|Background: While retaining its time-honored culture, Japan
rapidly absorbed Western technology during the late 19th and early 20th
centuries. After its devastating defeat in World War II, Japan recovered
to become the second most powerful economy in the world and a staunch ally
of the US. While the emperor retains his throne as a symbol of national
unity, actual power rests in networks of powerful politicians,
bureaucrats, and business executives. The economy experienced a major
slowdown in the 1990s following three decades of unprecedented growth.
Government type: constitutional monarchy
Geography of Japan
Location: Eastern Asia, island chain between the North Pacific Ocean and the Sea
of Japan, east of the Korean Peninsula
People of Japan
Japan's population has experienced a phenomenal growth rate during the past 100 years as a result of scientific, industrial, and sociological changes, but this has recently slowed because of falling birth rates. High sanitary and health standards produce a long life expectancy.
Japan is an urban society with only about 7% of the labor force engaged in agriculture. Many farmers supplement their income with part-time jobs in nearby towns and cities. About 80 million of the urban population is heavily concentrated on the Pacific shore of Honshu and in northern Kyushu.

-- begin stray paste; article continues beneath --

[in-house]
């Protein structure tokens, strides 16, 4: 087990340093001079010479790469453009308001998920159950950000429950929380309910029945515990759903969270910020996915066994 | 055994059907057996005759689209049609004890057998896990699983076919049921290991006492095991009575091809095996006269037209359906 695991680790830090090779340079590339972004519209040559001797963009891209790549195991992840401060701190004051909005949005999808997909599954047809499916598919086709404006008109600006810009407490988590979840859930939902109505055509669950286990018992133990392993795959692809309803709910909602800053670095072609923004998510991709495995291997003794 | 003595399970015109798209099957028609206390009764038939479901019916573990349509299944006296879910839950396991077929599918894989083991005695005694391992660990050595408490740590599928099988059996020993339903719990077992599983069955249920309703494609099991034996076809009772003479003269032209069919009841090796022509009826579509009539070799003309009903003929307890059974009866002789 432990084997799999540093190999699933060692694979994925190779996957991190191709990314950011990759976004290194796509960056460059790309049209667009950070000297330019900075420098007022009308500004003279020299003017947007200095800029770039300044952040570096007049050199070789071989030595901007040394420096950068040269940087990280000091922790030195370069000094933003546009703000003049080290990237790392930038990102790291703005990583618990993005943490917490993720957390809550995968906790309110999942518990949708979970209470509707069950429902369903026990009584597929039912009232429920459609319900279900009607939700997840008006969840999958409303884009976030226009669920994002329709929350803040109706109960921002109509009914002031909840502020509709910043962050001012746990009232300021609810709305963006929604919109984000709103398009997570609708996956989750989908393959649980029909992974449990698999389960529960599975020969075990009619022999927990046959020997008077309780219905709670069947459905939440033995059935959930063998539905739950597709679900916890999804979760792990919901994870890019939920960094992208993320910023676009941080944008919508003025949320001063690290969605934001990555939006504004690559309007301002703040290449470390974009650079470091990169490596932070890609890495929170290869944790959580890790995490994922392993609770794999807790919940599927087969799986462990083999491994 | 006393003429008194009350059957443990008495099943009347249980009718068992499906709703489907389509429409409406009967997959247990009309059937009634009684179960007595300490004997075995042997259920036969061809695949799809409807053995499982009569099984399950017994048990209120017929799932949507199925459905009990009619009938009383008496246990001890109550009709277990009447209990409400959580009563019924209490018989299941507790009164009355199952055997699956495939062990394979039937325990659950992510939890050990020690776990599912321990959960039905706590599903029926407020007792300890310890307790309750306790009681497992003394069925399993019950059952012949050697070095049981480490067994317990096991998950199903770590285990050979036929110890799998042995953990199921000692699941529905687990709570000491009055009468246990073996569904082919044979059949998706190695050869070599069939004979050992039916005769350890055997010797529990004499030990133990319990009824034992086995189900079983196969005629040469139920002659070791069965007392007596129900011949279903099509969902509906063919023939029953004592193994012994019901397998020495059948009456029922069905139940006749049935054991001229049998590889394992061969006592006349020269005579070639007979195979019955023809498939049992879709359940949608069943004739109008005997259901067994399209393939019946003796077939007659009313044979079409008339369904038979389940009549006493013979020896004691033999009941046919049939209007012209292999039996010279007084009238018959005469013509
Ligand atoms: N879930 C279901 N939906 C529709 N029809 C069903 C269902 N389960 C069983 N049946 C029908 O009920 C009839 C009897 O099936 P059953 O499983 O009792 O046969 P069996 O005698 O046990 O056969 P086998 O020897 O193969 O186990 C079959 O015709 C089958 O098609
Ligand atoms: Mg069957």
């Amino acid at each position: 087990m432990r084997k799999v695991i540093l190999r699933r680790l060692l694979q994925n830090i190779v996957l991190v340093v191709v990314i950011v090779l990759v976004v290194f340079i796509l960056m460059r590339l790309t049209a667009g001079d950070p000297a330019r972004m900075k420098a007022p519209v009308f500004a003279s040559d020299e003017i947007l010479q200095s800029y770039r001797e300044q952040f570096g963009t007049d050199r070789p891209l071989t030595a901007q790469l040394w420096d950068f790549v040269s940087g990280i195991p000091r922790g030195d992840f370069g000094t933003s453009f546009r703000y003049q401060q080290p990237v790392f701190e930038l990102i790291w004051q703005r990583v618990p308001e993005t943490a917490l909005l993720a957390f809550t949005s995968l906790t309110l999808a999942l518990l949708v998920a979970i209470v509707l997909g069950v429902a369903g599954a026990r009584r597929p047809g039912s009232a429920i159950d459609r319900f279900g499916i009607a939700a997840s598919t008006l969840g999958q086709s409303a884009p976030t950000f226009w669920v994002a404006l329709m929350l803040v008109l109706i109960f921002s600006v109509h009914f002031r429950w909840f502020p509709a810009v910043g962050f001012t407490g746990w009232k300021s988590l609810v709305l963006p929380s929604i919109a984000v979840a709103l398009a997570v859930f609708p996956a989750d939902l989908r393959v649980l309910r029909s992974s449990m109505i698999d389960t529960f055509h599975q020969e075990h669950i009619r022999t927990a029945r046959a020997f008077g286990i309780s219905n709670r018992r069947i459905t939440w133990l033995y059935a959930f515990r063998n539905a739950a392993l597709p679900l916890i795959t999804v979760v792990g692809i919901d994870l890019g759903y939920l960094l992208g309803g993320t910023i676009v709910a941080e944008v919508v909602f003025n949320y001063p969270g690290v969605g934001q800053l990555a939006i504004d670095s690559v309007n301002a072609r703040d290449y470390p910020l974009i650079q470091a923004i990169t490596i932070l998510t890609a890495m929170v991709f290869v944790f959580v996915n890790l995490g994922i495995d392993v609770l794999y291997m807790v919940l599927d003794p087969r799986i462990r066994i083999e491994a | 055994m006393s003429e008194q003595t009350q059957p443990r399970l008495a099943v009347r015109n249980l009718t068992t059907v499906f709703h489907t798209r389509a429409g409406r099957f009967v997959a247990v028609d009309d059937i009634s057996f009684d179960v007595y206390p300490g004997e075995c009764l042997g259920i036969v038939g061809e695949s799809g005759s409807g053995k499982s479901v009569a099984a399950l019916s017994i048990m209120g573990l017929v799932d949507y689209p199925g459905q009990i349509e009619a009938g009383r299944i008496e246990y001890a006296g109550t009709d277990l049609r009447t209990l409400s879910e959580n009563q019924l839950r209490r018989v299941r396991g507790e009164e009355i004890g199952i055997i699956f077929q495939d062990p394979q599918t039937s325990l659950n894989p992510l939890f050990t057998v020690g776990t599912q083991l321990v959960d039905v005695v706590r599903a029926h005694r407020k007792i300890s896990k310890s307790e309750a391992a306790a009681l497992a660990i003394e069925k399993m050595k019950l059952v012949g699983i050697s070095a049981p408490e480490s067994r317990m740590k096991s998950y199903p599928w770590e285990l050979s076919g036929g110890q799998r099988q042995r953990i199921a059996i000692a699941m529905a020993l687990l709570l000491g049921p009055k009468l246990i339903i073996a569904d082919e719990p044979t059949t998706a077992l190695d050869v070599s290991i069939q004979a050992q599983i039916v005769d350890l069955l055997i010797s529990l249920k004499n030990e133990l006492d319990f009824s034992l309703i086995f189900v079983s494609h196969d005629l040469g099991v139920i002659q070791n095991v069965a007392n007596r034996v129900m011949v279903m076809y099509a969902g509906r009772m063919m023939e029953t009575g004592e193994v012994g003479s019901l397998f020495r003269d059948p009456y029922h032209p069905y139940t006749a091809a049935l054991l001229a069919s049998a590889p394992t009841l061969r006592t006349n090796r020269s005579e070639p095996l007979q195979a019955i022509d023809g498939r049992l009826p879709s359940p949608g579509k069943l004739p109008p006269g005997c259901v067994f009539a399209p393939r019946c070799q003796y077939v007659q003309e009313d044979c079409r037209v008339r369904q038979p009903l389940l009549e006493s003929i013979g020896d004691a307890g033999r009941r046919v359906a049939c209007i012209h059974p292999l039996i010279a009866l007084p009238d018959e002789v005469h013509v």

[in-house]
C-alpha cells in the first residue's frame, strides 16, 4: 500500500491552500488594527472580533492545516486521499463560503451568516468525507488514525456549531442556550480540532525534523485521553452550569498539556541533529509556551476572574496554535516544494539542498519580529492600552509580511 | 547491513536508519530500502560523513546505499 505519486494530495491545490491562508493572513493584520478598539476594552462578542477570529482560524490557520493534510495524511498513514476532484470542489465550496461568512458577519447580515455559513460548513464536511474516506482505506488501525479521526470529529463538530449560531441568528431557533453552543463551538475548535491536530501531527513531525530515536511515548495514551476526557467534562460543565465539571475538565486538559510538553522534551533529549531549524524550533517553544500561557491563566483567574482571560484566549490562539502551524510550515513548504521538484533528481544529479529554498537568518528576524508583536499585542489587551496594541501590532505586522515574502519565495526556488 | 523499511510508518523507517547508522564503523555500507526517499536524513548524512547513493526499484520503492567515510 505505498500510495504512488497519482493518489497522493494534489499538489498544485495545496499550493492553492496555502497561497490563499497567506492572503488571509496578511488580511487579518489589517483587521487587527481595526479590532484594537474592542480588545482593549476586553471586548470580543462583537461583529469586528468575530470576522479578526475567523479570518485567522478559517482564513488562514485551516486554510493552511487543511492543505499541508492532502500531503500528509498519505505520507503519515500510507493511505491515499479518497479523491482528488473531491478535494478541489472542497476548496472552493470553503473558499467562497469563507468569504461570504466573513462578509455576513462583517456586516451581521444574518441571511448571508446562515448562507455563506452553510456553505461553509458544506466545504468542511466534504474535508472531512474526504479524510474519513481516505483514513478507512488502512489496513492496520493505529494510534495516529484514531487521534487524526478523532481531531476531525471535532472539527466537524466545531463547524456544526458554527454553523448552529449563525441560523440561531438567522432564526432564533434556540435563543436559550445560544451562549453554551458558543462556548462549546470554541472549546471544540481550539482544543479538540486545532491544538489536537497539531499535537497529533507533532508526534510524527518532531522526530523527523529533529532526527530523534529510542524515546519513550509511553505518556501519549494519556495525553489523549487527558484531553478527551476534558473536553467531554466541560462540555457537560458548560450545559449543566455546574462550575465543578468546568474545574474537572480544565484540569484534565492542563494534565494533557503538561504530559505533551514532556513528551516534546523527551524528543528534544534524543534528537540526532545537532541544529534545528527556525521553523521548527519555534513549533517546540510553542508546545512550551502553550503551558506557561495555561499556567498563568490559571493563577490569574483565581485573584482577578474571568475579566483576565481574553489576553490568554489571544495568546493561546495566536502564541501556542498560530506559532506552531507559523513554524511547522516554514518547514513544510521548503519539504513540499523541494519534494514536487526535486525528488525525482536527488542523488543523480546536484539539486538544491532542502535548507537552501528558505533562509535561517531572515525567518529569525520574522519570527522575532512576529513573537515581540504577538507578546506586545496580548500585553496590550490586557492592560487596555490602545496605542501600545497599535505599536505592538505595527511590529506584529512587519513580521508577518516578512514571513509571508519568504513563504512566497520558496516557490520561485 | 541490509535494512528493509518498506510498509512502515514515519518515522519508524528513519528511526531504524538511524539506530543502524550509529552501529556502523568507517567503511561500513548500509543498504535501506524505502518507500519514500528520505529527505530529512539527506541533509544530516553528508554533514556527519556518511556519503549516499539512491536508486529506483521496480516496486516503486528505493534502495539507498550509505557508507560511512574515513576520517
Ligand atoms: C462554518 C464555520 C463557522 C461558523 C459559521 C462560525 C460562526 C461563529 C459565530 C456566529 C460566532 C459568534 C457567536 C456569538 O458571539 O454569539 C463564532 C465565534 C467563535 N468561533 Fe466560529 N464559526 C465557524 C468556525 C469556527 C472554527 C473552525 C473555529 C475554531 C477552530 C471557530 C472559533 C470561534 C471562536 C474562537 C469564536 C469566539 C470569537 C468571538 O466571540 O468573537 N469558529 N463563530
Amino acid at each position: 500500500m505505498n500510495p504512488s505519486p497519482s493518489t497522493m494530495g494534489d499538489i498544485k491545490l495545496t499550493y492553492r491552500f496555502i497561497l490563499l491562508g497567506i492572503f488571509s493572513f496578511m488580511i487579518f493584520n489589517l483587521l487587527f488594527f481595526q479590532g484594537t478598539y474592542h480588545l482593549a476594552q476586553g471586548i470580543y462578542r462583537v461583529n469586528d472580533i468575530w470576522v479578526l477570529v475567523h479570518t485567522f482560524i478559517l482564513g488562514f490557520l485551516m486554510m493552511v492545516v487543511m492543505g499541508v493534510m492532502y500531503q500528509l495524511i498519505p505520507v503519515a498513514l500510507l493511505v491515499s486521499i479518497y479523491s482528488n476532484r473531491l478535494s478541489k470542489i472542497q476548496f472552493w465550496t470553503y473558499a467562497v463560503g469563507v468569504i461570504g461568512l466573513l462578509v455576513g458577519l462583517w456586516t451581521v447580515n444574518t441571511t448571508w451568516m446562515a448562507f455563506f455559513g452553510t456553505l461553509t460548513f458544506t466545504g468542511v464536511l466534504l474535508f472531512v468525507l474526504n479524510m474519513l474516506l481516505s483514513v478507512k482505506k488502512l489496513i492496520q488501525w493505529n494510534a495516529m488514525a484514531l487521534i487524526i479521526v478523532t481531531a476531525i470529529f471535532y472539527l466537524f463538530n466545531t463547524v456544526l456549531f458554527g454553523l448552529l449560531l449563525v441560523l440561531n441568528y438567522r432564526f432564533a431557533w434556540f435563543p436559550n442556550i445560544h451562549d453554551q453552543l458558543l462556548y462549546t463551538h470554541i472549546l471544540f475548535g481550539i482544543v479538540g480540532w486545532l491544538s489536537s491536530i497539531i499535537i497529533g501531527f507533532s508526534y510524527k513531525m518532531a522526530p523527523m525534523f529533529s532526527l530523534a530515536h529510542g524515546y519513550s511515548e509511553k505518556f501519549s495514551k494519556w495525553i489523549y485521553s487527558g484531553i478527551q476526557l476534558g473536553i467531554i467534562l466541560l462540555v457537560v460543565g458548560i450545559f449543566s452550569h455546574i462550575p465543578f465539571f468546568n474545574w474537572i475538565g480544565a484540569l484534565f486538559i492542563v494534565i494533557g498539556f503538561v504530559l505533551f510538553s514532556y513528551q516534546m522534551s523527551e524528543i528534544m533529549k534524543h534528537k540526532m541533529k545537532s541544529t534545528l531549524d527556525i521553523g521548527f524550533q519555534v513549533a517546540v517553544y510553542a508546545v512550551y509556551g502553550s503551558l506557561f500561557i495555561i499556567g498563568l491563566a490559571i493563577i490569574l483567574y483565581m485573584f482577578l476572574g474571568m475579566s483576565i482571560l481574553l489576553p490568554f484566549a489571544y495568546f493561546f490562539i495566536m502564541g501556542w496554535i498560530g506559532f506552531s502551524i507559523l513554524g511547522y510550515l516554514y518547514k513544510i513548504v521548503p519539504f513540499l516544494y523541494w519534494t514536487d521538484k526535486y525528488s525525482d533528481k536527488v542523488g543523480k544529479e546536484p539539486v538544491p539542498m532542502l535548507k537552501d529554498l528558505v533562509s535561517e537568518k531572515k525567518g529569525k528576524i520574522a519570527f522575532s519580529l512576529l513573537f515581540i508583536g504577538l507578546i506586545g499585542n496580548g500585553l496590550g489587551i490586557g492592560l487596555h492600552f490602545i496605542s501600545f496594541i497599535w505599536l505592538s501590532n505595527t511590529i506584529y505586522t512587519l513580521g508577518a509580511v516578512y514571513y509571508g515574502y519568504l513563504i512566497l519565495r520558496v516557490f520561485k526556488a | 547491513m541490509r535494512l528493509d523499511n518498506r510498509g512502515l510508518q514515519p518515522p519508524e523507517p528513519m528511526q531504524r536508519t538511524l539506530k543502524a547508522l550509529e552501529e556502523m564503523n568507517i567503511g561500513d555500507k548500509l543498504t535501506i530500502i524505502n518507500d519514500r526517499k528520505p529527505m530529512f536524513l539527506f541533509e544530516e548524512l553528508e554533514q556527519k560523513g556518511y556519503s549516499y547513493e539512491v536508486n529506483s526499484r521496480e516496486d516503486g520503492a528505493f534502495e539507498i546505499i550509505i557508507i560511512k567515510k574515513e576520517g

Metropolitan Tokyo with approximately 14 million; Yokohama with 3.3 million; Osaka 2.6 million; Nagoya 2.1 million; Kyoto 1.5 million; Sapporo 1.6 million; Kobe 1.4 million; and Kitakyushu, Kawasaki, and Fukuoka with 1.2 million each account for part of this population. Japan faces the same problems that confront urban industrialized societies throughout the world: overcrowded cities, congested highways, air pollution, and rising juvenile delinquency.
Shintoism and Buddhism are Japan's two principle religions. Shintoism is founded on myths and legends emanating from the early animistic worship of natural phenomena. Since it was unconcerned with problems of afterlife which dominate Buddhist thought, and since Buddhism easily accommodated itself to local faiths, the two religions comfortably coexisted, and Shinto shrines and Buddhist monasteries often became administratively linked. Today many Japanese are adherents of both faiths.
Population: 127,417,244 (July 2005 est.)
SOURCES: The World Factbook, U.S. Department of State
Mother Earth Travel > Country Index > Japan > Map Economy History